Depression Common in Patients With Chronic Angina

This article originally appeared here.
Share this content:
Depression Common in Patients With Chronic Angina
Depression Common in Patients With Chronic Angina

WEDNESDAY, Oct. 5, 2016 (HealthDay News) -- Development of depression is common in patients with newly diagnosed chronic stable angina, according to a study published online Oct. 4 in Circulation: Cardiovascular Quality and Outcomes.

Natalie Szpakowski, M.D., from Sunnybrook Health Sciences Center in Toronto, and colleagues evaluated occurrence and predictors of depression development in a group of 22,917 patients with a new diagnosis of chronic stable angina based on obstructive coronary artery disease found on angiogram. They also evaluated the impact of depression on clinical outcomes.

The researchers found that the occurrence of depression after diagnosis of chronic stable angina was 18.8 percent (mean follow-up, 1,084 days). Remote history of depression, female sex, and more angina symptoms were predictors of depression. There was a higher risk of death (hazard ratio, 1.83) and admission for myocardial infarction (hazard ratio, 1.36) in patients who developed depression than in nondepressed patients.

"Depression is common in patients with chronic stable angina and is associated with increased morbidity and mortality," the authors write.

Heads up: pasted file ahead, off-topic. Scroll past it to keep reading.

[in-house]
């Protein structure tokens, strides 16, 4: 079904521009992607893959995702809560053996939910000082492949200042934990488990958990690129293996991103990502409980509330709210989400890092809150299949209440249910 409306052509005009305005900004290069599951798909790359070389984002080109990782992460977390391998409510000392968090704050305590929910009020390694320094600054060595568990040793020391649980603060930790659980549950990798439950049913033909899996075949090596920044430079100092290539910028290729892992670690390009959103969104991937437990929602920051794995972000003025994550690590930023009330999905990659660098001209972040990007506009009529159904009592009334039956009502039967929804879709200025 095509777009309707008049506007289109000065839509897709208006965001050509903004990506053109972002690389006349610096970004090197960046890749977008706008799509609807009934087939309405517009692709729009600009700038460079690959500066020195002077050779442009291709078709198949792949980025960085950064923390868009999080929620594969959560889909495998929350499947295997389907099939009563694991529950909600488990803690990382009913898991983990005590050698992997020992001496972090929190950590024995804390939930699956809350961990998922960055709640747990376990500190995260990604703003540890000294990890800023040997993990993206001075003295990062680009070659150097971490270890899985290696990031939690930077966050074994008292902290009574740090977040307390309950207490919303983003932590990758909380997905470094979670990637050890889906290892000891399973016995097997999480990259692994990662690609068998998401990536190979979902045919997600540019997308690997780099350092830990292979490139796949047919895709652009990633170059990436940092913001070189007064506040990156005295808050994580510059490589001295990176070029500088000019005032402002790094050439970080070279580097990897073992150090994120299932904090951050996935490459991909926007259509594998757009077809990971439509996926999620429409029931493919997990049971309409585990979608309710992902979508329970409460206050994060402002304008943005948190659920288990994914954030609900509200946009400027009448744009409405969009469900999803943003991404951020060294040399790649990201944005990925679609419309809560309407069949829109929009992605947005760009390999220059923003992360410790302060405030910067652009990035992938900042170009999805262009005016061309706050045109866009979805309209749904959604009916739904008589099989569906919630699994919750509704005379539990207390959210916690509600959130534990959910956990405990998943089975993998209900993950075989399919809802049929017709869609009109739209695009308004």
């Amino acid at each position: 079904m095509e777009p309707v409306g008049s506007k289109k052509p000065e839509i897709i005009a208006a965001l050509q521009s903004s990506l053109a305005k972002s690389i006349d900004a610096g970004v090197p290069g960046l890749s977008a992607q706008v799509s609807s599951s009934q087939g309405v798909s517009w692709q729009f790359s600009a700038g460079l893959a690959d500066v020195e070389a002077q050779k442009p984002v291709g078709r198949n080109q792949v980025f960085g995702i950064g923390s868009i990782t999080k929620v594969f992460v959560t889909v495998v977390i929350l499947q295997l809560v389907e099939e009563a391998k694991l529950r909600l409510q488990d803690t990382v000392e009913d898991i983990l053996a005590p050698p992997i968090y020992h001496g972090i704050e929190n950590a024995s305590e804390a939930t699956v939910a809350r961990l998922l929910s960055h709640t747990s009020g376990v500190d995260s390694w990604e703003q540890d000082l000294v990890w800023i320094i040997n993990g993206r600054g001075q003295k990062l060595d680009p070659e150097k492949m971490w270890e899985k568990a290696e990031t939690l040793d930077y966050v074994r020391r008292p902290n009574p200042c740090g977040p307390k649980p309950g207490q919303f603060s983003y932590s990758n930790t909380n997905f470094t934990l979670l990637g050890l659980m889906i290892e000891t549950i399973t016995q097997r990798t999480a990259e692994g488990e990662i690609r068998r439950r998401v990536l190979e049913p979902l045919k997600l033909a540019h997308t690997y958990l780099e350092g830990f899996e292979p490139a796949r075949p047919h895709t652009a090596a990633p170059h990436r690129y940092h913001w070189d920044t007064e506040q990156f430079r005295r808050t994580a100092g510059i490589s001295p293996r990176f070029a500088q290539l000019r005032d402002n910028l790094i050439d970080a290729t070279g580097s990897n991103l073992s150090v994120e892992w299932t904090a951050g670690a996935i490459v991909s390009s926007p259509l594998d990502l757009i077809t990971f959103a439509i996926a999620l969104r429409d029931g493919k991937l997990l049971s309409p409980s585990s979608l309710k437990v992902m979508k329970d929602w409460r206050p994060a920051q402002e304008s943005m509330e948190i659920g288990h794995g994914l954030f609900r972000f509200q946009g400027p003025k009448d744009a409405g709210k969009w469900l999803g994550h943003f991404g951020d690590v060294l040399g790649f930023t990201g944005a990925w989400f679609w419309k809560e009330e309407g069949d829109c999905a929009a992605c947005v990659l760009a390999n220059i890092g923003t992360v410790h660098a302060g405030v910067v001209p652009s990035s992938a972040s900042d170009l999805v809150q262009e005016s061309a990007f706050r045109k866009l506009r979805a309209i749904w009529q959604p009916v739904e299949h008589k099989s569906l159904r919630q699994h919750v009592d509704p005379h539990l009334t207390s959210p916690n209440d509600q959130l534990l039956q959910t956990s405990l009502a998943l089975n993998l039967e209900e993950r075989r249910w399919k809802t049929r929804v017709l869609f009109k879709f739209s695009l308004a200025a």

Abstract
Full Text (subscription or payment may be required)

Share this content:

is free, fast, and customized just for you!

Already a member?

Sign In Now »


Sign up for myCME e-newsletters


Drug Lookup

Browse drugs by: BrandGenericDisease

More in Home

ASA: Male Stroke Patients Twice As Likely to Get Timely tPA

ASA: Male Stroke Patients Twice As Likely to ...

Researchers not sure why the disparity exists

CDC: Fatal Drug Overdoses More Than Doubled Since 1999

CDC: Fatal Drug Overdoses More Than Doubled Since ...

Whites, middle-aged adults hardest hit, researchers find

Rates of Resistant Infections Up in U.S. Children

Rates of Resistant Infections Up in U.S. Children

Research highlights increasing community vulnerability

is free, fast, and customized just for you!

Already a member?

Sign In Now »